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ICANN Rejects Dot XXX Top-Level Domain Name Agreement

Faced with opposition from conservative groups and some pornography Web sites, the Internet's key oversight agency voted Wednesday to reject a proposal to create a red-light district on the Internet.

The decision from the Internet Corporation for Assigned Names and Numbers reverses its preliminary approval last June to create a ".xxx" domain name for voluntary use by the adult entertainment industry. Paul Twomey, ICANN'S chief executive, said the decision largely came down to whether by creating an "xxx" domain ICANN might be put in a position of having to enforce all of the world's laws governing pornography.

He said board members were aware of the controversy but "the heart of the decision today was not driven by a political consideration." more»

Dot XXX: Will Someone Intervene at the Last Minute?

The matter, which could be voted on as early as today by the organization that governs domain names, has triggered a rancorous global debate involving freedom-of-speech advocates, child-protection groups, adult-content providers, foreign governments and conservative Christian groups.

Mr. Lawley's proposal also raises thorny issues for the U.S. government, which funded the creation of the Internet and has long played a behind-the-scenes role in running it. As the Internet grows as a place of business and a forum for exchanging ideas, some have argued that it shouldn't be dominated by any one country. more»

Domain Names as Premium Web Real Estate on the Rise

"It's a long-term investment, like owning a home," says Lawrence Fischer, vice president of business development at SmartName.com, a company that owns and manages thousands of domain names, including Stockquotes.com. "But if a major brokerage firm came along with a big offer, I would be willing to listen."

Plenty have been willing to pay. Sales of 5,851 domain names generated $29 million in 2005, compared with the sale of 3,813 names for $15 million in 2004, market researcher Zetetic says. Venture-capital firms, too, are betting on domains. Last year, Highland Capital Partners plunked down more than $20 million on YesDirect, a holding company with 600,000 domain names. YesDirect is developing content for websites using the names, says Bob Davis, a managing general partner at Highland. more»

Smaller Cable Companies Take Aim at Network Neutrality

Young, wealthy Internet companies like Google shouldn't expect to get "special favors" from network operators that have sunk billions of dollars into fiber investments, the head of a smaller cable company said Monday...

"I think what the phone industry's saying and what we're saying is we've made an investment, and I don't think the government should be coming and telling us how we can work that infrastructure, simple as that," Commisso said during a panel discussion about issues faced by companies like his, adding, "Why don't they go and tell the oil companies what they should charge for their damn gas?" more»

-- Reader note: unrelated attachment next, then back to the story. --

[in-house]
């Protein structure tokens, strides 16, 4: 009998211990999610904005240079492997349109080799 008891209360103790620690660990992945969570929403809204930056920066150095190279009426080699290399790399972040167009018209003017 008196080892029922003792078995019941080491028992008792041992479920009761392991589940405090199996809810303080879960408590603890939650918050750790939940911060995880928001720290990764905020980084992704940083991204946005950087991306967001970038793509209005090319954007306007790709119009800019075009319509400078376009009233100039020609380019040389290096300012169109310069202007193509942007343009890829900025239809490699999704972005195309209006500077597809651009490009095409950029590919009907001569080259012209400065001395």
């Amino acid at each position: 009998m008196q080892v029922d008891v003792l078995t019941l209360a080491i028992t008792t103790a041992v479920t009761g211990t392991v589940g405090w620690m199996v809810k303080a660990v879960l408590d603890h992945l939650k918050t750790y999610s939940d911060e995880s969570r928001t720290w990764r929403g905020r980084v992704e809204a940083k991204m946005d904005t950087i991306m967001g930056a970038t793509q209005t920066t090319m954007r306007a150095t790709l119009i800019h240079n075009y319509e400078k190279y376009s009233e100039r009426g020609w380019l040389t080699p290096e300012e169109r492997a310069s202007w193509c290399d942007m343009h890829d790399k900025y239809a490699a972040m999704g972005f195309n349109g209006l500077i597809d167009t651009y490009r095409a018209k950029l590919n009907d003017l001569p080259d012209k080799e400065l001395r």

Security Professionals at Major Financial Institutions Shunning VoIP

Internet telephony is still not mature enough a platform to support business communications, according to senior security professionals.

In a debate at the Infosecurity conference in London last Wednesday, an audience of security and IT pros voted that Voice over Internet Protocol (VoIP) wasn't able to support mission critical communications at the moment. Banking security professionals argued that the expense of implementing current VoIP solutions coupled with the risk of security holes and network downtime did not make IP telephony an attractive business proposition. more»

Internet Out of IPv4 Addresses by 2012, the Consultancy Says

The growing popularity of smartphones, IPTV and other gadgets connecting to the Internet is eating up real estate on the net, and soon techies can expect cyberspace to run out of room, according to a Frost & Sullivan analyst briefing Thursday.

Experts say today's Internet protocol version 4 (IPv4) also limits services of multimedia content and data communication, including mobile IP, P2P and video calls. With new mobile IPv6, telecommunication providers can easily roll out custom services from movies to ring tones to television. more»

Class-Action Lawsuit Filed Against Yahoo for Typosquatting

A class-action lawsuit [PDF] filed Monday against Yahoo! Inc. and group of unnamed third-parties accuses the company of engaging in "syndication fraud" against advertisers who pay Yahoo to display their ads on search results and on the Web pages of partner Web sites. The suit claims that Yahoo displayed these advertisers' online ads via spyware and adware products and on so-called "typosquatter" Web sites that capitalize on misspellings of popular trademarks or company names.

Potentially more explosive is the plaintiff's claim that Yahoo regularly uses its relationship with adware and typosquatting sites to gin up extra revenue around earnings time, alleging that the company is conspiring to boost revenue by partnering with some of the Internet's seamier characters. more»

Net Neutrality Bill Introduced in U.S. House of Representatives

After failing last week to add a provision to a telecommunications reform bill, four Democrats in the U.S. House of Representatives on Tuesday introduced a free-standing bill aimed at preventing broadband carriers from discriminating against competing Web content or services.